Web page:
Finance

South Korea is the 8th country to ban Bitcoin, and it won’t be the last

By Oliver Smith 11 January 2018
Image: Getty/tawatchaiprakobkit.
Summary

The tide is turning against cryptocurrencies.

Panic struck the Bitcoin industry this morning as South Korea became the latest in a growing line of countries to turn against the controversial digital currency.

Algeria, Morocco, Bolivia, Ecuador, Kyrgyzstan, Bangladesh and Nepal have all banned or outlawed the use of Bitcoin to varying degrees.

But South Korea’s imminent ban is seen as the most damaging yet, given the size of the South Korean economy and the popularity of Bitcoin there.

The fallout

The price of Bitcoin fell as much as 21% globally last night in the wake of the move to start planning a full ban – a decision which had already been foreshadowed by South Korea’s warnings about cryptocurrencies last year.

“What we’re seeing is a responsible reaction to irresponsible trading,” Oliver von Landsberg-Sadie, CEO of London-based Bitcoin trading platform BitcoinBro, told The Memo.

Indeed Bitcoin in South Korea has faced several scandals and frauds in recent months, with Bitcoin exchanges being raided by police for alleged tax evasion and high-profile hackings seeing thousands of Bitcoins stolen by criminals.

“I see the South Korea ban as a short-term and healthy price adjustment in a market which has been over-exuberant in the last 2 months,” added von Landsberg-Sadie.

Lewis Tuff, the lead platform engineer at Revolut (which recently added the ability to buy Bitcoin), told The Memo that it’s still unclear exactly what form South Korea’s ‘ban’ would take.

“There seems to be a lot of fake news circulating online and I do not believe there will be a blanket ban coming from South Korea.”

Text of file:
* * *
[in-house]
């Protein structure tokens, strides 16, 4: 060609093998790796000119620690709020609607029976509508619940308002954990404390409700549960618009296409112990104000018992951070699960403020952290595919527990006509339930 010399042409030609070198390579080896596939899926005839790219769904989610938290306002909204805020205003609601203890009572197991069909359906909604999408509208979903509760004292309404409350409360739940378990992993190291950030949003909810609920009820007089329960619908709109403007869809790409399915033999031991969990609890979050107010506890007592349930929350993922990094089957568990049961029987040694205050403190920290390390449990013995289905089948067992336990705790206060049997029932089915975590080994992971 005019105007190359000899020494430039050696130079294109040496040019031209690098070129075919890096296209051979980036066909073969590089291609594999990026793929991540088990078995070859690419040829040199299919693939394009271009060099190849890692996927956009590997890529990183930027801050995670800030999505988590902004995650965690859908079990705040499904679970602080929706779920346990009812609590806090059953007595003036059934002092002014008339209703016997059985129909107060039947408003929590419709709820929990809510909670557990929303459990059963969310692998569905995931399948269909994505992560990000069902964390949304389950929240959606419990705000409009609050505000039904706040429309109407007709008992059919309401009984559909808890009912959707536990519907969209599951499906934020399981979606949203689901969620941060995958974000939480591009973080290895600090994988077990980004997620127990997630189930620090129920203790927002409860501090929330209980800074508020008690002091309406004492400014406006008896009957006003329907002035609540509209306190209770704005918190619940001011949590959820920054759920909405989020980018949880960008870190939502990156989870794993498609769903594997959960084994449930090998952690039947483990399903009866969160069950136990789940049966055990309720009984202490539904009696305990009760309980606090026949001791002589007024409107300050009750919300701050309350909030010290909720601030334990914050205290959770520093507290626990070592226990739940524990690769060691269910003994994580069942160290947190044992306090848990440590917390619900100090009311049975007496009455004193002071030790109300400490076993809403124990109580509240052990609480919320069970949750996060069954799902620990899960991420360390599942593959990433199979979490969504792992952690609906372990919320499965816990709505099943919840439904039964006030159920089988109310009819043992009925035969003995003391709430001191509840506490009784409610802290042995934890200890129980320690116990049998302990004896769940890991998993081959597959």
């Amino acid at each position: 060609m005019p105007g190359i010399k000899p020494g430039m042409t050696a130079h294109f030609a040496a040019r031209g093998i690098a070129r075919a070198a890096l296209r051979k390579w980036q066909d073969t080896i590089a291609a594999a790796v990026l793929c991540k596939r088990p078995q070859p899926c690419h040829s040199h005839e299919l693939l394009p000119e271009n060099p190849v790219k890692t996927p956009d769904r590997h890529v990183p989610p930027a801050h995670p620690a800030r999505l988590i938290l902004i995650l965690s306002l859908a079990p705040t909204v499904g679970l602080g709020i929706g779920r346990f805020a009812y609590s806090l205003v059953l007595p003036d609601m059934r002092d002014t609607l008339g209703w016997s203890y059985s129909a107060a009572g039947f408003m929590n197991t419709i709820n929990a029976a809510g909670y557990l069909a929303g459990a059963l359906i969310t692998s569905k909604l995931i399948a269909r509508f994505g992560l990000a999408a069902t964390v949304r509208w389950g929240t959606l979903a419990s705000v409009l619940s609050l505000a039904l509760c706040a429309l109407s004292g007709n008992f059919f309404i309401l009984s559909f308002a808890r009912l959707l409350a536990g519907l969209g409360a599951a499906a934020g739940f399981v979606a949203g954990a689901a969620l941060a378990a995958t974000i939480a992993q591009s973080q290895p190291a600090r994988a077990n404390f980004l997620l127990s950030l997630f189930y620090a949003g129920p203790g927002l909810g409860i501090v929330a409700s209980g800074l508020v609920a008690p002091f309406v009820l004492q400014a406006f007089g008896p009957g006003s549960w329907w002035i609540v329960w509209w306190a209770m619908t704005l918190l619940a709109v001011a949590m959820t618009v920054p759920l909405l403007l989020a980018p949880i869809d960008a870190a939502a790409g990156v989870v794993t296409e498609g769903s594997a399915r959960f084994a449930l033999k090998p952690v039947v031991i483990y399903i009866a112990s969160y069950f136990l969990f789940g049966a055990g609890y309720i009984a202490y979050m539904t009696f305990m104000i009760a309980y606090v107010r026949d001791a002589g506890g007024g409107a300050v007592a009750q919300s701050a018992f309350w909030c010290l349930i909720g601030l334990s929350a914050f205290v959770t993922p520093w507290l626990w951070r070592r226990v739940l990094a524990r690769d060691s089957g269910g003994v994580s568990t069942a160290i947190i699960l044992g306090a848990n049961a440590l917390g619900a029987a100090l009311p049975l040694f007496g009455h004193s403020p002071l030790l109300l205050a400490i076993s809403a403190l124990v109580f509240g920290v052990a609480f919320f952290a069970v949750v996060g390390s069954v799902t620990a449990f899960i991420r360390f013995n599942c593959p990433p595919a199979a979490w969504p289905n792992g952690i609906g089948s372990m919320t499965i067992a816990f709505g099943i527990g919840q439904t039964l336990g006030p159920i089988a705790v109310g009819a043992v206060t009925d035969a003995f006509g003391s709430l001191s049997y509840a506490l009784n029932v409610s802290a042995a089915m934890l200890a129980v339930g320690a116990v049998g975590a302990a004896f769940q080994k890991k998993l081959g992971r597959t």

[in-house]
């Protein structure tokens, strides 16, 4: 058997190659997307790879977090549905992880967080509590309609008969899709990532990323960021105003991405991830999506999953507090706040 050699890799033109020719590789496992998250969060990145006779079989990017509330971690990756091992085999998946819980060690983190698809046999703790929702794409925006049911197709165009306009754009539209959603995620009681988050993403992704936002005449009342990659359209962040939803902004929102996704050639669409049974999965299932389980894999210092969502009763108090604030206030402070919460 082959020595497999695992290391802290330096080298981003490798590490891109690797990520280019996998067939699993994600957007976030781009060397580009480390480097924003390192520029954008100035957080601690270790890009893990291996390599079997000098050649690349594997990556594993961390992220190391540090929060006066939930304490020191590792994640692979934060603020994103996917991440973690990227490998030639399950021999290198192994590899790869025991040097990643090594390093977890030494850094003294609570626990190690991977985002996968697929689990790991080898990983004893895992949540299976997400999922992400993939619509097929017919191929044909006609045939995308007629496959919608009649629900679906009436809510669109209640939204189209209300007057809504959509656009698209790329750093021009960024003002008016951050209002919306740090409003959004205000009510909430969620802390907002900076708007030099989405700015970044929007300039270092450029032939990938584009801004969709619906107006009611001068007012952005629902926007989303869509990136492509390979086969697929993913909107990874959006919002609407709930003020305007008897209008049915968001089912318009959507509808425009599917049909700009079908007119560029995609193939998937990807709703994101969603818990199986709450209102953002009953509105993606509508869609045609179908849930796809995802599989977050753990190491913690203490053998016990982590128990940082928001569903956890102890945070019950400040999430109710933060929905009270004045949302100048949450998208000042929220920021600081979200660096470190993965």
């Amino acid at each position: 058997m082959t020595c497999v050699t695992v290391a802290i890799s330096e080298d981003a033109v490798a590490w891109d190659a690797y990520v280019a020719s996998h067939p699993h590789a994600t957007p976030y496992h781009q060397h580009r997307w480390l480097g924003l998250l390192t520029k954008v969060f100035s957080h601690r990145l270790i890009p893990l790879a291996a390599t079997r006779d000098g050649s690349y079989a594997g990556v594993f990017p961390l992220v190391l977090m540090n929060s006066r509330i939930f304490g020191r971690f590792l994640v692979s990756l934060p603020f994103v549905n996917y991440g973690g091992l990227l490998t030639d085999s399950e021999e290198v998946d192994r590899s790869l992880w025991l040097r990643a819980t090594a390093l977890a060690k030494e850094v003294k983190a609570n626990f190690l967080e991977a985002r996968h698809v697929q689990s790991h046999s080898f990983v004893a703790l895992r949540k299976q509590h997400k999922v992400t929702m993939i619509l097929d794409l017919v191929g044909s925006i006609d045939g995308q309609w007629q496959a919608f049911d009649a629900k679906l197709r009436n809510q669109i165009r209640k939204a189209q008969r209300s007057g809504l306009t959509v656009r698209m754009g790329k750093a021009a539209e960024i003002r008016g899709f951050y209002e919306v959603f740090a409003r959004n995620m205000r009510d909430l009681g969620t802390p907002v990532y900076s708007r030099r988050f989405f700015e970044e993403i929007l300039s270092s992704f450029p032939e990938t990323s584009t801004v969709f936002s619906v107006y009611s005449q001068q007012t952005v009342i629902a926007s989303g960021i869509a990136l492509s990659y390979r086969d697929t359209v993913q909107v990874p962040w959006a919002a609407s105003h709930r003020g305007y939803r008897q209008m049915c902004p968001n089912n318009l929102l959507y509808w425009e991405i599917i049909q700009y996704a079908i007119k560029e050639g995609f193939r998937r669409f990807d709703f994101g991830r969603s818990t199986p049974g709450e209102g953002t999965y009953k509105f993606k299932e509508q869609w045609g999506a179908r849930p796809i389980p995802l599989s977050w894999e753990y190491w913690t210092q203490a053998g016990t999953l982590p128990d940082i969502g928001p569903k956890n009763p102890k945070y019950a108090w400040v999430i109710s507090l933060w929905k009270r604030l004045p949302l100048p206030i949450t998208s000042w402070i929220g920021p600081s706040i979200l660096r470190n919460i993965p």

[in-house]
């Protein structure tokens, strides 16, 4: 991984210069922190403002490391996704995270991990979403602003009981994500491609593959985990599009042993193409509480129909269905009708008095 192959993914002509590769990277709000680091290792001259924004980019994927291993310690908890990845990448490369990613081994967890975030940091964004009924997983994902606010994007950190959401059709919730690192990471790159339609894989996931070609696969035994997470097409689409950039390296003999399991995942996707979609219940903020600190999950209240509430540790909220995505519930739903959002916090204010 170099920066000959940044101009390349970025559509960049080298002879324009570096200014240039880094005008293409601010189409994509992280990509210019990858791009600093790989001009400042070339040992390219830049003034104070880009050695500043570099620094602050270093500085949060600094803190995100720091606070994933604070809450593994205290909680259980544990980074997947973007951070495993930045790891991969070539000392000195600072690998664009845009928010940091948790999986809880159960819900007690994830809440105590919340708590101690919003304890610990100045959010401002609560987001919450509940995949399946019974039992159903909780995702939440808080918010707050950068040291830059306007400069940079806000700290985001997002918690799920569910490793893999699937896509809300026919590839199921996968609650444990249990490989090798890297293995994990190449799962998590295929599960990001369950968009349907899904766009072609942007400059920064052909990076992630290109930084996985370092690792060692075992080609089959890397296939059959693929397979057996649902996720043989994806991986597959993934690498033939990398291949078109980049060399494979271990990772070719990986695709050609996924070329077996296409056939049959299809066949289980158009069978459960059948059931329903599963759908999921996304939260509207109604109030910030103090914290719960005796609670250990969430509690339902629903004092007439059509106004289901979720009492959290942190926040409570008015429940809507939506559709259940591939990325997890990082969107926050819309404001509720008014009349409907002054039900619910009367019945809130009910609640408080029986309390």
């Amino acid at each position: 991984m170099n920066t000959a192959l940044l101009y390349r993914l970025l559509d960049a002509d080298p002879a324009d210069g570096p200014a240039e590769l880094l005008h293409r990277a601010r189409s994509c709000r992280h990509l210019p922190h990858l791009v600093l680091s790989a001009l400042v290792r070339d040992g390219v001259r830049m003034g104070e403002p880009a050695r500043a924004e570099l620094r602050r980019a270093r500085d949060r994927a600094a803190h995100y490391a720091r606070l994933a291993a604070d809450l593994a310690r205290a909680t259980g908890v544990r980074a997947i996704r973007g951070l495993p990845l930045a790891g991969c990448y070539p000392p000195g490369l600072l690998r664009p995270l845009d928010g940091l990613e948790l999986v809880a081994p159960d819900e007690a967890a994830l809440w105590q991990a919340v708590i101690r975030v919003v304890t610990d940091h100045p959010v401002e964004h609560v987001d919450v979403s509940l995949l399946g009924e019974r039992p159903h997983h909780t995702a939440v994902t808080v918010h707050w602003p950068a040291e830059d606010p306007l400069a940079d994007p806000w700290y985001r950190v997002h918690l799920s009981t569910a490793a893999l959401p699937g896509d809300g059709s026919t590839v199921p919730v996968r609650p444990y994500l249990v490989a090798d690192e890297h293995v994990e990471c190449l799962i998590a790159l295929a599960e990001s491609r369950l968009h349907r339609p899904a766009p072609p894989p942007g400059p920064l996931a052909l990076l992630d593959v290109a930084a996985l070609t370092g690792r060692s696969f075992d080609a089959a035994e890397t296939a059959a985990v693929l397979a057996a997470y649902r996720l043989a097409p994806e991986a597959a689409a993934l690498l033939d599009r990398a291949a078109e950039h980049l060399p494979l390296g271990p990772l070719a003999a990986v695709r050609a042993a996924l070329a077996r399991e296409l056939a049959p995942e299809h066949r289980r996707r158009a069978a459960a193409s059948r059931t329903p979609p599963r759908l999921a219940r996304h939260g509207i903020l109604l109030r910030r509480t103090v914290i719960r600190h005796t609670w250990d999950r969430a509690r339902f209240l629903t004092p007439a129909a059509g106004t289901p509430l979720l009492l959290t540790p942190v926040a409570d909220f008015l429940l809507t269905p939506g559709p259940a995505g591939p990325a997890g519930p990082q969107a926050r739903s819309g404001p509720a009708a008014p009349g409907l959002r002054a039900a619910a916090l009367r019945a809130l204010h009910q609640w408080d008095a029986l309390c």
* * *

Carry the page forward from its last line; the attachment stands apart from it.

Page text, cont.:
But whatever form it takes, South Korea might not be the last country to turn against Bitcoin.

The China question

Long thought to despise the cryptocurrency which undermines its control over the economy, China has already shut down local exchanges, banned initial coin offerings, and is now looking to shut down Bitcoin mining.

While an outright ban isn’t yet on the cards, many feel it’s only a matter of time before China’s socialist government follows suit.

Likewise, the UK, Europe and the US are all mulling how best to regulate Bitcoin.

If China, the world’s largest economy by some measures, or any of these countries were to outlaw or even just restrict Bitcoin, the impact would be severe.

Bans raise fundamental questions over the value of Bitcoin, and whether the Bitcoin project will ever succeed in becoming a real global currency.

Despite these growing concerns, von Landsberg-Sadie and Tuff both remain optimistic.

“In as little as 10 years, the fiat money system as we know it will be as historically curious and inconvenient as fax machines,” said von Landsberg-Sadie and Tuff added: “Regulation is only a positive step forward for the future of cryptocurrency.”